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Who died March 22, 1765, and was buried in
St. Catharine's Church, London.
HOU, who , within these hallow'd walls
Know that this stone was fix'd by gen'rous love ;
SOFT breathing o’er the velvet green,
Is felt the heart-reviving gale ; Gay Spring unfolds the blooming scene,
The budding grove and scented vale.
The brook that babbles thro' the plain,
The wild notes of the feather’d train
Poetic rapture to diffufe ;
But uninspir'd remains the muse.
No raperous warmth elates my soul ;
Nor in bright fancy's chariot roll,
The glories of the vernal year,
The lustre of the female form, Could once awake the sprightly air,
And all my soul with transport warm.
But, now transformd to hermit grave,
These radiant prospects languid seem, I haunt no more the flow'ry cave,
Nor loll aside the plaintive stream.
Th' enchanting pow'r of verse no more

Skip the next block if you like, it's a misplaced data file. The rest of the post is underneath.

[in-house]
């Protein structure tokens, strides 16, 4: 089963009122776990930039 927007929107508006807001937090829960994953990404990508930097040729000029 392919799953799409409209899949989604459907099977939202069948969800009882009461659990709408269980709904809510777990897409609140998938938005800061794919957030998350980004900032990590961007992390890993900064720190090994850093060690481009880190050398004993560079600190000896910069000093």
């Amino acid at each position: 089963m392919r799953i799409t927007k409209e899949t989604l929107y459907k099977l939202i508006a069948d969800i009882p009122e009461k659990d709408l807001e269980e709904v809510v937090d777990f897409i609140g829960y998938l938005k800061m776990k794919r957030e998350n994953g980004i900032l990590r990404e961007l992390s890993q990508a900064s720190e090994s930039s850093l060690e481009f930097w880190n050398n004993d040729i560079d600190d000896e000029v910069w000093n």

In sweet Elysium wraps my heart ; O'er heaps of mufty prose I pore,
Forgetful of the Muse's art.
What then can re-illume my breast,
And light the long neglected fire, When Nature's landscape gaily drest,
Can scarce a glowing thought inspire ?
When e’en CLARINDA's winning charms,
But half excites the sprightly strain ; Tho' form’d to raise love's soft alarms,
And rank'd in beauty's lucid train.
Yet though these flatt'ring themes no morf,
Allure the moral bard to stray, Still shall the Muse a theme explore,
Deserving of her choicelt lay.
Good-nature shall new string the lyre,
Which marks CLARINDA for her own ; CLARINDA's Beauty all admire,
I praise her for this charm alone.
Τ. Η Ε
To Two YOUNG LADIES at- the
GLO'U CE S T E R SPRIN G.
Fair nymphs and swains retire,
Whofe shades new joys inspire,
Young love, delight and joy ;
With sweets that never cloy.